Black Bear Bites Wisconsin Bowhunter
Minor-league pitcher Dalton Roach was sitting in a treestand on the family farm when he was bitten on the back by a black bear
Dalton Roach’s first encounter with a black bear was almost a fatal one. Roach, who is a minor-league pitcher in the St. Louis Cardinals organization, was deer hunting at his family’s farm in Eau Claire, Wis., when the bear approached. He began videoing the bear with his cellphone before it eventually climbed up the tree.
“He was just kind of moseying around. He didn’t look like he was on any kind of a mission or anything,” Roach told the Eau Claire Leader-Telegram on Monday. “But when he got to about 20 yards away, he took a left turn and came directly under my tree.”
Roach didn’t realize the bear was on its way up the tree until he heard some scratching below his treestand, which was about 20 feet off the ground. Next thing he knew, the bear had its paw in his lap. Then he felt his backpack and safety harness tighten—the bear was biting him. Roach spun around with his elbows out wide to try and disengage from the bear, which he estimated to be 250 pounds or more.
“Right when I thought this might be it, I decided I wasn’t going to just go out and it was better to at least try to do something to get out of this situation,” Roach said.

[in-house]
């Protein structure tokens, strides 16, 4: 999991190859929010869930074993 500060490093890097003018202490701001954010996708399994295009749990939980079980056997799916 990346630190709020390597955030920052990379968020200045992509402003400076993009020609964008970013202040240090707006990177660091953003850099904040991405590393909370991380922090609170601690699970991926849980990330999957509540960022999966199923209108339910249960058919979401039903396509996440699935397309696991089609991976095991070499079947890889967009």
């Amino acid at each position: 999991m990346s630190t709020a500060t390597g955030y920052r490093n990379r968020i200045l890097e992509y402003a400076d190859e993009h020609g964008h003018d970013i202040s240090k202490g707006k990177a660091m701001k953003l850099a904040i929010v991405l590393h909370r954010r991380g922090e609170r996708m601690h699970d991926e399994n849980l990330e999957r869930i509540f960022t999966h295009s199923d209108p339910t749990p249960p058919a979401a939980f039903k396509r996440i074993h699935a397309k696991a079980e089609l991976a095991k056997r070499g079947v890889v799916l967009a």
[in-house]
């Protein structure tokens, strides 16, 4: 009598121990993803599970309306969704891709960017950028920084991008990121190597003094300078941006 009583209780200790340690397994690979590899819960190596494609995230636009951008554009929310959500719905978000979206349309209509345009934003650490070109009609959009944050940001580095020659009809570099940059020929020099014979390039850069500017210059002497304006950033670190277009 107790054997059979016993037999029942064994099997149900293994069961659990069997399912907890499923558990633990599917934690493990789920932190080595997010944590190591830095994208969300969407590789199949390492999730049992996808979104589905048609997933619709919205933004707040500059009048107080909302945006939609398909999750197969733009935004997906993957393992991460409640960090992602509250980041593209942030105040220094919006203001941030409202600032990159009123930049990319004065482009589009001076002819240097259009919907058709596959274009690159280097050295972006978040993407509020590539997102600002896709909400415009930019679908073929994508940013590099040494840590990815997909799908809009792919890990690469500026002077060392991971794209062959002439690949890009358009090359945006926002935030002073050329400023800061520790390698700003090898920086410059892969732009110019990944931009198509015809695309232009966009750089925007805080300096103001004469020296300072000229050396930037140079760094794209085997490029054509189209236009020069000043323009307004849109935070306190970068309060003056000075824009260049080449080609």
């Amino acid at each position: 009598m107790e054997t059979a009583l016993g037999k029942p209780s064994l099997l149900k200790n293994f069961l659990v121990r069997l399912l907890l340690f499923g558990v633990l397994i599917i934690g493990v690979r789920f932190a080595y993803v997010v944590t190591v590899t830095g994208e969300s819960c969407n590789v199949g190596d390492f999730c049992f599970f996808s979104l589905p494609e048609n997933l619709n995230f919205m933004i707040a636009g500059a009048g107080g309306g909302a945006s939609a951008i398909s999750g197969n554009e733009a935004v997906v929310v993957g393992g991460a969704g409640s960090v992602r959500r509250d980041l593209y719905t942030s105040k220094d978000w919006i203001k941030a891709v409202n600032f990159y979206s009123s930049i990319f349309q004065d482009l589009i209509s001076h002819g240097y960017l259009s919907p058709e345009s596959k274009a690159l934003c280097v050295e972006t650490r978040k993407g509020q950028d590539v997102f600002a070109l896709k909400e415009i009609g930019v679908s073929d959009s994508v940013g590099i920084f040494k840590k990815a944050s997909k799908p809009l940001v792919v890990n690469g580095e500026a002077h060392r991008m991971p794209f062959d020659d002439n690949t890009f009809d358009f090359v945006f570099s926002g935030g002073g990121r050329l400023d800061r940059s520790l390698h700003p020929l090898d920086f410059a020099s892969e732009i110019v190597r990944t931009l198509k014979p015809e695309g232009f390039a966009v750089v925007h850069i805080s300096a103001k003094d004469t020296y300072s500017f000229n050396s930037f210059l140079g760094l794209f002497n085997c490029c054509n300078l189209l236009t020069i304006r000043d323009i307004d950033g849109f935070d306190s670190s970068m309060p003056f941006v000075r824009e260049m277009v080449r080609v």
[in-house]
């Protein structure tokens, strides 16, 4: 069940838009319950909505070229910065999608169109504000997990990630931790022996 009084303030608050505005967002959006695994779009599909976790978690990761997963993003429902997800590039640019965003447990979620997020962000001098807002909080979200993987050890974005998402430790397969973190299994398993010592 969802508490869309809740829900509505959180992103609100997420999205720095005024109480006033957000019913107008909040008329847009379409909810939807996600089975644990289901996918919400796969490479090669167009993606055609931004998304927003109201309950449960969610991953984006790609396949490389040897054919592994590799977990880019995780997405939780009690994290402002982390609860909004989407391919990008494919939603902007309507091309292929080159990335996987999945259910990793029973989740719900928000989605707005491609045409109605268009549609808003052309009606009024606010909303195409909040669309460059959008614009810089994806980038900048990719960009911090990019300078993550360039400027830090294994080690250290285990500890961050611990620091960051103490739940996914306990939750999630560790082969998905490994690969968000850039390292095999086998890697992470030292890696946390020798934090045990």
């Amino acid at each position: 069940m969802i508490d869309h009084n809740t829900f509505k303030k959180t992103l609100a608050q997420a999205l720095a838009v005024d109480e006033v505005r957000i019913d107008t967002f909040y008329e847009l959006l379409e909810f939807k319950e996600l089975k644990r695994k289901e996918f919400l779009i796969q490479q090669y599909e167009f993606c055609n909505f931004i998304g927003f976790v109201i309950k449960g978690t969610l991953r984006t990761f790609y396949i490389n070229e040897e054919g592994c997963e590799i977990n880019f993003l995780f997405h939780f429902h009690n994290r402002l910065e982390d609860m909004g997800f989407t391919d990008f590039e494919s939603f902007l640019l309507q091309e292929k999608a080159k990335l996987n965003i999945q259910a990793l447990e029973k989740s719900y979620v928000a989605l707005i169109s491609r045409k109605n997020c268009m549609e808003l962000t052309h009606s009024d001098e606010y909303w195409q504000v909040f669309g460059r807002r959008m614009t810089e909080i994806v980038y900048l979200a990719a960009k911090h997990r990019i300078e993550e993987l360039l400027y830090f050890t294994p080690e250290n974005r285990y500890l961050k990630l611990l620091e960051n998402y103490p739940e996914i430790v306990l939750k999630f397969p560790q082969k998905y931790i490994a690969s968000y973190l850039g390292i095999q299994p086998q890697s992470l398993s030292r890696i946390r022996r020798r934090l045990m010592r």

In order to scare the bear away, Roach made himself as big as possible and started yelling at the bear. He had heard that black bears are not aggressive, and that they are typically skittish around humans.
“Luckily, he kind of leaned back, seemed to say, ‘What the heck,’ and eventually got out of the tree,” Roach said.
After the bear climbed down, it circled the base of the tree. Roach nocked an arrow, which was his only line of defense (he had no bear spray or a sidearm). He also called a friend and asked him to drive his truck as close as he could to the treestand. The bear finally began to retreat into the timber, but then stopped and looked back at Roach.
“He didn’t look like he was coming back, but I was still uncomfortable because he was looking at me a little too intently and had just been up in the tree gnawing on me,” Roach said.
After the bear walked out of sight, Roach climbed down and headed to his truck, which was parked a few hundred yards away. It was 5:30 p.m., and he didn’t want to hike to his vehicle in the dark after such a harrowing encounter.
As for the bite, Roach went home with a few puncture marks in the middle of his back. The wound was a little tender, but other than that, he is fine.
“I’m pretty fortunate that it’s not some big nasty bite that took off half my back and that I’m still here and able to talk about it today,” Roach said.
There are an estimated 24,000 black bears in Wisconsin. There are also four different bear seasons that run from Sept. 8 to Oct. 12 in the state. Some of the huntable zones allow hunters to run dogs on bears, other zones only allow for baiting. The application deadline for a bear permit is Dec. 10.